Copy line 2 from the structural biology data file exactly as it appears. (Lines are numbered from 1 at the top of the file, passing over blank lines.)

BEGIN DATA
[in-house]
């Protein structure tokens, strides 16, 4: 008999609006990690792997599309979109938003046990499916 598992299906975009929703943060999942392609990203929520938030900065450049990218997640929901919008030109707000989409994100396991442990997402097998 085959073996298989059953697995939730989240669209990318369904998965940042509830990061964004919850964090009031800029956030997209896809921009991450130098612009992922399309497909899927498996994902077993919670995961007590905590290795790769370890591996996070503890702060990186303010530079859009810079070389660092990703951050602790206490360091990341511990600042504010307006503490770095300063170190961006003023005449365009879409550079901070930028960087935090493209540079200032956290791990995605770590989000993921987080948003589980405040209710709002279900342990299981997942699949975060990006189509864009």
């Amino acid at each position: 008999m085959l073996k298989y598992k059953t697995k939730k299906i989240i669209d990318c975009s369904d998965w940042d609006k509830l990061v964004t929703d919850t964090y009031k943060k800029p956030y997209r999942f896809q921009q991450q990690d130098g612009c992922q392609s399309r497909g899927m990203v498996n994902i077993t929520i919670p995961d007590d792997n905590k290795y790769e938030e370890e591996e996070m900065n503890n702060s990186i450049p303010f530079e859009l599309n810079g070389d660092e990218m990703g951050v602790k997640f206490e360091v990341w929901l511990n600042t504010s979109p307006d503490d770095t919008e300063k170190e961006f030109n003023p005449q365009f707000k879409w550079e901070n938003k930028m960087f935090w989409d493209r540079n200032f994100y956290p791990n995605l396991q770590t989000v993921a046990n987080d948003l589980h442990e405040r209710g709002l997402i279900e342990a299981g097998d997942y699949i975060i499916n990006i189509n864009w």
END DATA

């Protein structure tokens, strides 16, 4: 008999609006990690792997599309979109938003046990499916 598992299906975009929703943060999942392609990203929520938030900065450049990218997640929901919008030109707000989409994100396991442990997402097998 085959073996298989059953697995939730989240669209990318369904998965940042509830990061964004919850964090009031800029956030997209896809921009991450130098612009992922399309497909899927498996994902077993919670995961007590905590290795790769370890591996996070503890702060990186303010530079859009810079070389660092990703951050602790206490360091990341511990600042504010307006503490770095300063170190961006003023005449365009879409550079901070930028960087935090493209540079200032956290791990995605770590989000993921987080948003589980405040209710709002279900342990299981997942699949975060990006189509864009």